Jewish American Heritage Month: Fighting Antisemitism in the Workplace

My Dear HR Professionals,

It’s Jewish American Heritage Month so we have a valuable opportunity to celebrate the rich cultural contributions of Jewish Americans and reaffirm our commitment to fostering a workplace culture that embraces diversity, inclusion, and respect for all, regardless of religion, country of origin, or identified ethnicity. In this blog post, we’ll explore the significance of Jewish American Heritage Month, discuss the importance of religious accommodation and anti-discrimination laws in the workplace, and provide strategies for combatting stereotypes and promoting diversity and inclusion through training initiatives.

Understanding Jewish American Heritage Month: Recognizing Cultural Contributions

As of 2020, there are roughly 7.5 million American Jews, according to the Pew Research Center. Jewish American Heritage Month, observed annually in May, provides an occasion to celebrate the diverse history, culture, and achievements of those Jewish Americans. They have been (and still are) pioneering scientists and scholars, influential artists, entrepreneurs, businesspeople, line workers—you name it. They have made indelible contributions to virtually every aspect of American society, enriching our nation’s cultural tapestry and driving innovation and progress.

If you need employees with degrees, Jewish culture puts a lot of emphasis on education. In fact, 37% of all American Nobel Prize winners have been Jewish despite being only 2.5% of the population. Think of all the Jewish American physicists, such as Einstein and Carl Sagan. There are businesspeople in all areas, including aerospace, so they’re probably government contractors and subcontractors, too! For a great collection of lists of prominent past and present Jewish Americans in different fields, Wikipedia has the page for you.

By the way, there are even non-white Jewish Americans. (Not that all people of Jewish descent that are considered white consider themselves white.) According to that same Pew survey from 2020, some 15% of young Jewish adults are not white. This 15% face not only religious discrimination, but racial as well.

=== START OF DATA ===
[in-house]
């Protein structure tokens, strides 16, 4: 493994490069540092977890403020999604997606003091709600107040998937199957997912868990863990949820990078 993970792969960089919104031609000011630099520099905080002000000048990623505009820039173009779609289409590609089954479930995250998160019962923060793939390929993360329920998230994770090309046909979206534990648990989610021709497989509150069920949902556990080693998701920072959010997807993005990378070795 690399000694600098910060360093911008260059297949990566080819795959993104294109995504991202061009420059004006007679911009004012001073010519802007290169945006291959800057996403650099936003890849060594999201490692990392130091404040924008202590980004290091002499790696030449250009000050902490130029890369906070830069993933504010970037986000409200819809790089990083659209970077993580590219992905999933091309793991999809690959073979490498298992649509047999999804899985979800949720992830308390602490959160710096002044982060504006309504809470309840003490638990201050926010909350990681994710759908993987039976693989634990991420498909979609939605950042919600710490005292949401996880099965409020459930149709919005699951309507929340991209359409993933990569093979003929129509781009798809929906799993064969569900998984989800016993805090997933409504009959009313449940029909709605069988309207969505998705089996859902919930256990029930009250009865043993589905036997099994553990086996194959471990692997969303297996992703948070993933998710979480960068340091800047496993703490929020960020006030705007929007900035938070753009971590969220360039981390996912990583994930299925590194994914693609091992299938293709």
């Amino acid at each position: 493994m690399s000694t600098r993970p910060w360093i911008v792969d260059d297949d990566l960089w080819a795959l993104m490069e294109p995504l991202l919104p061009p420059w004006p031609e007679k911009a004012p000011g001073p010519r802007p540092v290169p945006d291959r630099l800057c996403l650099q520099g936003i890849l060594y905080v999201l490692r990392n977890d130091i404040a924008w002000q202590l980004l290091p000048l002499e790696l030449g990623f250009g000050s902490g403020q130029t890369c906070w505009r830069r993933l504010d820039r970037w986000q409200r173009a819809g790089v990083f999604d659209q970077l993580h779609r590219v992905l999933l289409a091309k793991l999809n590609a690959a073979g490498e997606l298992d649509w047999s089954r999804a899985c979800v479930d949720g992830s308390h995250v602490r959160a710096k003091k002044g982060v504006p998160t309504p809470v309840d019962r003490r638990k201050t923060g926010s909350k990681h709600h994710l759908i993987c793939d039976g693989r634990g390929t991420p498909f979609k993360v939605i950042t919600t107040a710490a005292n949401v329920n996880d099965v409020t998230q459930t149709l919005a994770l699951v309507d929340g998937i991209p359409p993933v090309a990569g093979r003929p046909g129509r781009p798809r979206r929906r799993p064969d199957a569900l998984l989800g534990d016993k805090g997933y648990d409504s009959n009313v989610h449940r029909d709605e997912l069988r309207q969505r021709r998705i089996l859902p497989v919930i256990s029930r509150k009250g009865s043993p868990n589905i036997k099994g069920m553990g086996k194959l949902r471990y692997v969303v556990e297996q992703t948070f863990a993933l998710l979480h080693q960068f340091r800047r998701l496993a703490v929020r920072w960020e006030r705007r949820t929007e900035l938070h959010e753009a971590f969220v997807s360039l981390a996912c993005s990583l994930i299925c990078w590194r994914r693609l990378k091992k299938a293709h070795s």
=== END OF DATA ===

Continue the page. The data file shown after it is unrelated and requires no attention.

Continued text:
Ensuring Religious Accommodation and Compliance with Anti-Discrimination Laws

As HR professionals, it’s essential to ensure that workplaces are inclusive and accommodating of employees’ religious beliefs and practices. Federal and state laws, such as Title VII of the Civil Rights Act of 1964, mandate that employers provide reasonable accommodations for employees’ religious observances, unless doing so would pose an undue hardship on the organization. By proactively addressing requests for religious accommodation and implementing inclusive policies and practices, employers can create an environment where all employees feel valued, respected, and supported.

And, again, we have to consider discrimination due to country of origin. While the vast majority of Jewish Americans have been born in the USA, there are obviously many who are from Israel. Due to current events—the war in Gaza—many Israeli American Jews are finding themselves in very tough situations for something they have nothing to do with. (This is also true of many Muslim Americans due to the same current events.)

Combatting Discrimination and Harassment in the Workplace

Despite legal protections against religious discrimination and harassment, instances of bias and prejudice still occur in the workplace. In 2019 and 2020, 51% of Jewish Americans experienced antisemitism. Things are most likely worse right now in 2024, and it’s almost certain some of that is in the workplace.

HR professionals play a critical role in preventing and addressing discrimination and harassment by fostering a culture of zero tolerance, providing avenues for reporting and addressing complaints, and conducting thorough investigations when incidents arise. By promoting awareness and accountability, organizations can create a safe and inclusive environment where employees can thrive.

Promoting Diversity and Inclusion through Training Initiatives

One of the most effective ways to combat stereotypes and promote diversity and inclusion in the workplace is through training initiatives. By providing employees with education and awareness about different cultures, religions, and perspectives, organizations can challenge biases, foster empathy and understanding, and cultivate a more inclusive and harmonious work environment. HR professionals can facilitate diversity and inclusion training sessions, workshops, and discussions to engage employees and promote a culture of respect and acceptance.

Conclusion: Embracing Diversity and Inclusion

As we continue to commemorate Jewish American Heritage Month, let us reaffirm our commitment to fostering a workplace culture that embraces diversity, inclusion, and respect for all. By prioritizing religious accommodation, compliance with anti-discrimination laws, and initiatives to combat stereotypes, HR professionals can help create an environment where every employee, including Jewish ones, feels valued, empowered, and able to bring their whole selves to work. Together, let us build workplaces that reflect the rich tapestry of our society and honor the contributions of all individuals.  


  1. Pew Research Center, ed. “Jewish Americans in 2020.” Pew Research Center, 2021. May 11.
  2. Wikipedia, ed. “List of American Jews.” Wikimedia Foundation, Inc, 2023. December 31. #Academics.

And if you’re looking for a good summary of the Pew article, go click here. Sales, Ben. “The Pew Study Cheat Sheet: 10 Key Conclusions from the New Survey of American Jews.” Jewish Telegraphic Agency, 2021. May 11.    

HR Unlimited, Inc. specializes in helping federal contractors and employers effectively meet their AAP and EEO compliance obligations. Please contact us to discuss any of your questions, concerns, or needs in this area.